If the only thing he's willing to eat for lunch these days is a plain cheese sandwich, don't expect him to whoop with joy when whatever relative you're visiting plunks a turkey-and-stuffing sandwich down in front of him instead. You can avoid an intergenerational crisis by keeping a backup sandwich in a cooler in the trunk of the car: that way, if your toddler balks at the idea of eating whatever Grandma's dished up, you'll have an easy out. (Of course, Grandma will then be convinced that you're mercilessly spoiling the child, but that's a whole other issue!)
Don't convince yourself that you'll be depriving your children of a happy childhood if you're not able to squeeze a million different opportunities for memory-making into a single holiday season.
Yes, it's wonderful to take your kids on a sleigh ride, decorate a gingerbread house together, and whip up a batch of positively mouthwatering Christmas cookies but trying to accomplish all this in a single day is a guaranteed recipe for burnout. And besides, just how wonderful are those memories going to be if you're so exhausted by the end of the day that you end up shouting at your kids about things that normally wouldn't bother you at all?
Speaking of holiday baking, don't be afraid to cut corners on things that don't matter.
While your child may be disappointed if you neglect to make his favorite cookies, he probably couldn't care less if the fruitcake that you serve is store-bought or homemade. (After all, it's a rare kid indeed who actually likes fruitcake!) So rather than trying to make everything from scratch, invest your culinary energies in those areas that are likely to yield the greatest payoff.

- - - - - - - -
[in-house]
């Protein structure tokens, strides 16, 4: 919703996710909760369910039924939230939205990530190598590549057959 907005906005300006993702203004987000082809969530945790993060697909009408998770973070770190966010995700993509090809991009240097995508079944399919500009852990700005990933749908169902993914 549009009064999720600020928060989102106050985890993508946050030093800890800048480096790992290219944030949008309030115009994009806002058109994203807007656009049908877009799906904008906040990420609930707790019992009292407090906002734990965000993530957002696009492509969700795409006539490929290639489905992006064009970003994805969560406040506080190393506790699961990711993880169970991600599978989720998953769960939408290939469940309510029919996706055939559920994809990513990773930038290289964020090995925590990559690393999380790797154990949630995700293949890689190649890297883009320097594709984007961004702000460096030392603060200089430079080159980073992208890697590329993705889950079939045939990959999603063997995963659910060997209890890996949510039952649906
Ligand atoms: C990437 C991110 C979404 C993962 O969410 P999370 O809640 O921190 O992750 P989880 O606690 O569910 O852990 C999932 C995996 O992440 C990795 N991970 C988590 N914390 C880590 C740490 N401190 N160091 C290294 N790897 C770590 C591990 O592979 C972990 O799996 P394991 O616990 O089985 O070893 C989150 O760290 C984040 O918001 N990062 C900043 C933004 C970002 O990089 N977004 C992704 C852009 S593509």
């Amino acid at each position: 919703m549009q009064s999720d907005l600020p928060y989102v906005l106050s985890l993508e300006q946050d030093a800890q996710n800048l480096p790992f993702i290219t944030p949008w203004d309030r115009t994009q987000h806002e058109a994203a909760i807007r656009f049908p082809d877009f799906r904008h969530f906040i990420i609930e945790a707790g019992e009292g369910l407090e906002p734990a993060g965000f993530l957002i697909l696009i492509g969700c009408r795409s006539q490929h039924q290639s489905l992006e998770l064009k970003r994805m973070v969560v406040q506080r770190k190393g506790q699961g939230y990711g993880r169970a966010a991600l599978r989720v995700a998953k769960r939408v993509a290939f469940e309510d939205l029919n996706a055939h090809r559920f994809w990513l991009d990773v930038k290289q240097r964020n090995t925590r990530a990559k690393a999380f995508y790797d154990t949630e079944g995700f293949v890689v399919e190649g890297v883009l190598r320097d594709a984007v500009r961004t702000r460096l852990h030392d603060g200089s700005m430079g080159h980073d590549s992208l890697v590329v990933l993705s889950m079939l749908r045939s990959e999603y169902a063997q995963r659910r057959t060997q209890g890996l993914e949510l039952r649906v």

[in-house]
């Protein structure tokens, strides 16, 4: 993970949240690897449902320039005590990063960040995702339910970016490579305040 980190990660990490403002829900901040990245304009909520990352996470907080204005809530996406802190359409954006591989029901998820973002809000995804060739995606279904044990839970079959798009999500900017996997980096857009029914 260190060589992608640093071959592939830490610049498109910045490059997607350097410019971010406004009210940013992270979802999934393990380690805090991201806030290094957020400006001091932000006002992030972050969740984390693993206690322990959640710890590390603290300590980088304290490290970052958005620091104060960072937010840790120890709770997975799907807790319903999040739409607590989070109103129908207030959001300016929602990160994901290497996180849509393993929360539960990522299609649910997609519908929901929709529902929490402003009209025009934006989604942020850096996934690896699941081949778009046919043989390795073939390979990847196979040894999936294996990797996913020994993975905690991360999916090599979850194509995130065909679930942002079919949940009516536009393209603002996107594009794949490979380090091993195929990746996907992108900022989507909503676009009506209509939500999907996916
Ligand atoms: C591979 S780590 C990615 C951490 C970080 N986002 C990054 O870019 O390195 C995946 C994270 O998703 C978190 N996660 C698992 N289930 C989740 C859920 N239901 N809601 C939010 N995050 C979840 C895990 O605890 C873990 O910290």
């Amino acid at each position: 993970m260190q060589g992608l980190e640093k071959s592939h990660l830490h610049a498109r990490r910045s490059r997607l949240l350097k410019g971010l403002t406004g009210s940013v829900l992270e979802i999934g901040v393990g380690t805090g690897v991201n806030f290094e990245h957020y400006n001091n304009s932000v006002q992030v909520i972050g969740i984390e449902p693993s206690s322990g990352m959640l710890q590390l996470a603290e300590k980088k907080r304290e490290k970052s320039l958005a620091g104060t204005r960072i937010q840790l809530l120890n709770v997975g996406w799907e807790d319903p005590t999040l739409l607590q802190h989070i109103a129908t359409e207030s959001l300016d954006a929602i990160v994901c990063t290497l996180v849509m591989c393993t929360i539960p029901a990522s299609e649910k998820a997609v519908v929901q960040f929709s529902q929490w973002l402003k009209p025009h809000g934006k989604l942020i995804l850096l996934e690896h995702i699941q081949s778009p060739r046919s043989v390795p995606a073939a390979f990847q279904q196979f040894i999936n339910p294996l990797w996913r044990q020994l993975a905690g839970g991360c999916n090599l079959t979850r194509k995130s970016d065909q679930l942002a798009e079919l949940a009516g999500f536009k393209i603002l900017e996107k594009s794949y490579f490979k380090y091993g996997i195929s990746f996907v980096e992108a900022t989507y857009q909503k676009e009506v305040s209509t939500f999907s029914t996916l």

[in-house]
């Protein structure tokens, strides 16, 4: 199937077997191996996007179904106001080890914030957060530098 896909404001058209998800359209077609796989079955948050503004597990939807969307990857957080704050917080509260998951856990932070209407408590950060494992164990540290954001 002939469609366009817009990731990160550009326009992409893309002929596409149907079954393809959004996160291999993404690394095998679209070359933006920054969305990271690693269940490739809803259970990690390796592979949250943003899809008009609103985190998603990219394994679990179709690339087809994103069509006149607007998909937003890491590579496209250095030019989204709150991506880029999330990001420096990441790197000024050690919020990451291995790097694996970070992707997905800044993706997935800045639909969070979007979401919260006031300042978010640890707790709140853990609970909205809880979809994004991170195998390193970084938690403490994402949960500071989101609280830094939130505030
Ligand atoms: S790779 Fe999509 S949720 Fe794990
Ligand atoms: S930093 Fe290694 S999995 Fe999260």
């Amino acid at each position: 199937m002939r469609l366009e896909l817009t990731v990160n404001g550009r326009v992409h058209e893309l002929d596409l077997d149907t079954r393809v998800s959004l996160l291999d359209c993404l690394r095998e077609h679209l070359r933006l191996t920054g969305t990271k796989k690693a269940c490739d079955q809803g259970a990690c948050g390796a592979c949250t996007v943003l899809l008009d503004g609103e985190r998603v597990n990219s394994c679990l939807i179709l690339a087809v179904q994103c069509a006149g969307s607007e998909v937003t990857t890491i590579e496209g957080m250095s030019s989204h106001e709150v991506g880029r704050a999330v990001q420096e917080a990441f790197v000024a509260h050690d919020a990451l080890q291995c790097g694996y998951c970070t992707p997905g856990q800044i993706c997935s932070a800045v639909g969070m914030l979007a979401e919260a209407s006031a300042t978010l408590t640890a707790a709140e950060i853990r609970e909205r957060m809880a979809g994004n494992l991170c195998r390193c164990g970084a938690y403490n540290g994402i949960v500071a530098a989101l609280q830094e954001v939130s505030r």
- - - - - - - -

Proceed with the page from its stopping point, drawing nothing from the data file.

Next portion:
Schedule plenty of downtime in the midst of the holiday hustle and bustle.
Rent some holiday videos and curl up on the couch with your kids. Who says that the holiday season has to be insanely busy to be fun? Sometimes the most extraordinary experiences you have as a parent happen when you're not doing the most extraordinary things: reading a child a bedtime story, giving him a bath, or curling up on the couch together watching How The Grinch Stole Christmas for the umpteen millionth time!
Take time to pamper yourself at the end of the day. Toss some peppermint-scented essential oil into your bathwater and light some festive holiday candles. Then soak in the tub while you escape into a magazine or book. You owe it to yourself and your kids to pamper yourself on a regular basis. After all, a happy and relaxed parent is the best present of all.
Ann Douglas is the author of The Unofficial Guide to Childcare , Baby Science How Babies Really Work , and The Unofficial Guide to Having A Baby . She writes the monthly "Mom's the Word" column for Canadian Parents Online and is a regular contributor to a number of print and online publications. She and her husband Neil have four children. Ann is frequently quoted in the media on a range of parenting-related topics, and has appeared as a guest on a number of television and radio shows. She can be contacted via her management firm, Page One Productions Inc.
Ann and her husband Neil live in Peterborough, Ontario, with their four children Julie, Scott, Erik, and Ian . A fifth child, Laura Ann, was stillborn in 1996 due to a true knot in her umbilical cord.
Copyright © Ann Douglas. Permission to republish granted to Pregnancy.org.